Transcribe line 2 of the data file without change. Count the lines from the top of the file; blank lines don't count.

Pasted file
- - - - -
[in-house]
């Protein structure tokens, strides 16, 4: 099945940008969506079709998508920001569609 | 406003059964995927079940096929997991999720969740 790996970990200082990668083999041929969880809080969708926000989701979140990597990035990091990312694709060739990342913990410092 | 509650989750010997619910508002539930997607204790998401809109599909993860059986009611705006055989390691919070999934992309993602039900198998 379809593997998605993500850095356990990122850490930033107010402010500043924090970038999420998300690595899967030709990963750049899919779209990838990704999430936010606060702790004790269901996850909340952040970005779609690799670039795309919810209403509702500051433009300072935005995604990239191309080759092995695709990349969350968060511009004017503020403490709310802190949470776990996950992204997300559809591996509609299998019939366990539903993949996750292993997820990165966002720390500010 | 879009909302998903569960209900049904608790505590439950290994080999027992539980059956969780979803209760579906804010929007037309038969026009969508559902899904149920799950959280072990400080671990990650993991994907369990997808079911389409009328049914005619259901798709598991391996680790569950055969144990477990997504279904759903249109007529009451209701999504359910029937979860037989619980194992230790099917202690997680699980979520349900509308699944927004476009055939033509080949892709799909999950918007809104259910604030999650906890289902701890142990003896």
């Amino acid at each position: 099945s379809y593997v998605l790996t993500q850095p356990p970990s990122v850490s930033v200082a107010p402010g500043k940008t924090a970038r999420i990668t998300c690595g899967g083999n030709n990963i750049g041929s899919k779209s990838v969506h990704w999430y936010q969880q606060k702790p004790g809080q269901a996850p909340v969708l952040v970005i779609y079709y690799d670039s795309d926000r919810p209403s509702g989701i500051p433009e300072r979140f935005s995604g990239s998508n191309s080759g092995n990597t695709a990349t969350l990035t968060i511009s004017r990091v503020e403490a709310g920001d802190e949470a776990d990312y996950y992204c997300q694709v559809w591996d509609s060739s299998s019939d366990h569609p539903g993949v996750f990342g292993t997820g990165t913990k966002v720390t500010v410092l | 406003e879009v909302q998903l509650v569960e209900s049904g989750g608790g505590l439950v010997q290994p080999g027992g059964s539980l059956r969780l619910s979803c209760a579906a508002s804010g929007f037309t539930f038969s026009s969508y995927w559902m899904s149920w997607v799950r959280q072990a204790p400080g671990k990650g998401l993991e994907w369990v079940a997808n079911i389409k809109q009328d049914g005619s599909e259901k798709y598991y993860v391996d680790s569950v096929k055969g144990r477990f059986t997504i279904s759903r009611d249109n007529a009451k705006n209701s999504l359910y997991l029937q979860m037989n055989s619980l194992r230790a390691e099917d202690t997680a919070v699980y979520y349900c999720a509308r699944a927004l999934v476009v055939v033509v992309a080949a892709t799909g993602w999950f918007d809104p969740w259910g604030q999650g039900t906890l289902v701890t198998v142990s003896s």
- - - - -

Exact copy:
């Protein structure tokens, strides 16, 4: 099945940008969506079709998508920001569609 | 406003059964995927079940096929997991999720969740 790996970990200082990668083999041929969880809080969708926000989701979140990597990035990091990312694709060739990342913990410092 | 509650989750010997619910508002539930997607204790998401809109599909993860059986009611705006055989390691919070999934992309993602039900198998 379809593997998605993500850095356990990122850490930033107010402010500043924090970038999420998300690595899967030709990963750049899919779209990838990704999430936010606060702790004790269901996850909340952040970005779609690799670039795309919810209403509702500051433009300072935005995604990239191309080759092995695709990349969350968060511009004017503020403490709310802190949470776990996950992204997300559809591996509609299998019939366990539903993949996750292993997820990165966002720390500010 | 879009909302998903569960209900049904608790505590439950290994080999027992539980059956969780979803209760579906804010929007037309038969026009969508559902899904149920799950959280072990400080671990990650993991994907369990997808079911389409009328049914005619259901798709598991391996680790569950055969144990477990997504279904759903249109007529009451209701999504359910029937979860037989619980194992230790099917202690997680699980979520349900509308699944927004476009055939033509080949892709799909999950918007809104259910604030999650906890289902701890142990003896």